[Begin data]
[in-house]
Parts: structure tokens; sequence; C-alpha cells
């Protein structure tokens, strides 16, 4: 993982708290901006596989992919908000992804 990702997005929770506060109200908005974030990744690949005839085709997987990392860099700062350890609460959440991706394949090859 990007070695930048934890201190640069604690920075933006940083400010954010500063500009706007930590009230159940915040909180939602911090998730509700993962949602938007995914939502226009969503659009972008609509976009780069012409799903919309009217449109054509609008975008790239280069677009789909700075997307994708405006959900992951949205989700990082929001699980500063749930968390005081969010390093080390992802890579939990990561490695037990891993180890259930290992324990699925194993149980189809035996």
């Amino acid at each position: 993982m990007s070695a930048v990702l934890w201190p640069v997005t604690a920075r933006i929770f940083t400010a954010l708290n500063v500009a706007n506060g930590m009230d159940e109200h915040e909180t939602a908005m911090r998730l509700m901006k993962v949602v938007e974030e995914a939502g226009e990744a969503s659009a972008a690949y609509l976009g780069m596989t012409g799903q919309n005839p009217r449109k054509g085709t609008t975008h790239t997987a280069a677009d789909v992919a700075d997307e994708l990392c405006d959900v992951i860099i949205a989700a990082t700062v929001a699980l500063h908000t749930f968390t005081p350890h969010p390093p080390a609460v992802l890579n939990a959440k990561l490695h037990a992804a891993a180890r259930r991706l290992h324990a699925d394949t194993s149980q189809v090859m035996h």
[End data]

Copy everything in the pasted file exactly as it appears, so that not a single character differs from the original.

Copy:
[in-house]
Parts: structure tokens; sequence; C-alpha cells
């Protein structure tokens, strides 16, 4: 993982708290901006596989992919908000992804 990702997005929770506060109200908005974030990744690949005839085709997987990392860099700062350890609460959440991706394949090859 990007070695930048934890201190640069604690920075933006940083400010954010500063500009706007930590009230159940915040909180939602911090998730509700993962949602938007995914939502226009969503659009972008609509976009780069012409799903919309009217449109054509609008975008790239280069677009789909700075997307994708405006959900992951949205989700990082929001699980500063749930968390005081969010390093080390992802890579939990990561490695037990891993180890259930290992324990699925194993149980189809035996």
């Amino acid at each position: 993982m990007s070695a930048v990702l934890w201190p640069v997005t604690a920075r933006i929770f940083t400010a954010l708290n500063v500009a706007n506060g930590m009230d159940e109200h915040e909180t939602a908005m911090r998730l509700m901006k993962v949602v938007e974030e995914a939502g226009e990744a969503s659009a972008a690949y609509l976009g780069m596989t012409g799903q919309n005839p009217r449109k054509g085709t609008t975008h790239t997987a280069a677009d789909v992919a700075d997307e994708l990392c405006d959900v992951i860099i949205a989700a990082t700062v929001a699980l500063h908000t749930f968390t005081p350890h969010p390093p080390a609460v992802l890579n939990a959440k990561l490695h037990a992804a891993a180890r259930r991706l290992h324990a699925d394949t194993s149980q189809v090859m035996h």